Probiotic for Irritable Bowel Syndrome

probioticsIrritable Bowel Syndrome (IBS)
When disease-causing bacteria get a home in your gut, they can induce inflammation; damage the intestinal wall and set the stage for IBS. Research has revealed that probiotics can play a major role in resolving IBS and inflammatory bowel disease.

Acidophilus can also help to generate the milk sugar enzyme lactase. It is popular that 75% of adults (except those of northwest European descent) have a deficiency of this enzyme, which suggests their digestive systems cannot break down milk sugar products effectively. This can lead to lactose intolerance, shown by symptoms that include diarrhea, gas, bloating, and bad breath. Some types of intestinal bacteria, for example Lactobacillus, play a fundamental role in the immune system, defending us against infections and cancer. Researchers at the University of Cologne Germany, found out that eliminating the intestinal bacteria of laboratory animals brought their immune system activity to a screeching halt and with probiotics, immune function was restored. The scientists also discovered that these bacteria produced protein like compounds called peptides that kept the immune system running at a low idle, prepared to respond to disease causing infections. More research has discovered that probiotics trigger a wide range of immune compound that battle harmful bacteria and viruses.

Foods With Probiotics That Help Digestion

probiotics2Probiotics are named after the types of good bacteria they’re part of, plus the subspecies (for example, Lactobacillus ruteri) and are commonly abbreviated (L. ruteri).

With regards to probiotic foods, most people think only of yogurt. However, many societies throughout the world have recognized the health benefits of other cultured foods that are rich in probiotics. Many interesting and tasty options abound. Kefir is a drink produced from fermented milk and grains and can be found in health-food stores and some grocery stores. Japanese consume miso and tempeh, both of which include fermented soybeans and are easily available in North America. Other examples include a food ingested by the Koreans generally known as kimchi (a spicy vegetable dish), German sauerkraut, and Southeast Asian fermented fish sauces and pastes, common in Thai foods. Pretty much every cuisine includes, some kind of probiotic-rich food.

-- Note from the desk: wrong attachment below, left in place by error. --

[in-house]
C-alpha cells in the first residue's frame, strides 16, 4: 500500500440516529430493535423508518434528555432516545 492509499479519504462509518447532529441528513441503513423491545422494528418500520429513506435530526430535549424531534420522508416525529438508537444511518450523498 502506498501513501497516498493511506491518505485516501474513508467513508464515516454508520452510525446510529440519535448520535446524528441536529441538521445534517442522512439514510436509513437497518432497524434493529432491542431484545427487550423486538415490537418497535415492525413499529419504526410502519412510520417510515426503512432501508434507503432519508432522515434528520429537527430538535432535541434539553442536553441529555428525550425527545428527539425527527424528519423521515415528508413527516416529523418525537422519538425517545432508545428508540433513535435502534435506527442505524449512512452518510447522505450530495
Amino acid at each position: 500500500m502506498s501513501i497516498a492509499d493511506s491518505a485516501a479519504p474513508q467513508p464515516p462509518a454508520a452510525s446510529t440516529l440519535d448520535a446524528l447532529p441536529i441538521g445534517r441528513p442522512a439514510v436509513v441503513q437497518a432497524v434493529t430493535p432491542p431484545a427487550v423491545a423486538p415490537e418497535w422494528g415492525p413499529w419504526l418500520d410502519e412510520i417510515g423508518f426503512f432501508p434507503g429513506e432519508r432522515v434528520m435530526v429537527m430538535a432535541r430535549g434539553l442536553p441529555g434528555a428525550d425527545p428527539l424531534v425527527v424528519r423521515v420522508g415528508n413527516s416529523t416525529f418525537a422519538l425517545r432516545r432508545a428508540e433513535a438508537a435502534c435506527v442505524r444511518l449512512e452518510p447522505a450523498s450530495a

What You Should Know About Probiotic Acidophilus

probiotics4
From time to time the evidence for the health benefits of certain nutritional therapies accumulates to such an overwhelming that mainstream medicine cannot overlook it. Such is the case with probiotics, generally known as “friendly bacteria” or “good bacteria”. The term probiotic actually means “for life”, as these healthy live bacteria or yeasts are essential to the functioning of the human body. The World Health Organization and the Food and Agriculture Organization of the United Nations define probiotics as “live microorganisms, which, when applied in adequate amounts, confer a health benefit on the host.” Probiotics are widely available in foods and supplements.

It was Dr. Eli Metchnikoff, a colleague of Louis Pasteur’s, who did the first, innovative work in study regarding Lactobacilli and also other “good” bacteria. Dr. Metchnikoff was awarded the Nobel Prize in 1908 for discovering that these bacteria played a significant role in immunity. Most disease, he surmised, begins in the digestive tract. When the “good” bacteria were not successfully controlling the “bad” ones, Dr. Metchnikoff labeled the condition dysbiosis, which simply means that the bacteria were not living in mutual harmony. His study led to the understanding we have today of the numerous benefits of the good bacteria and the importance of their role in balancing the “bugs”.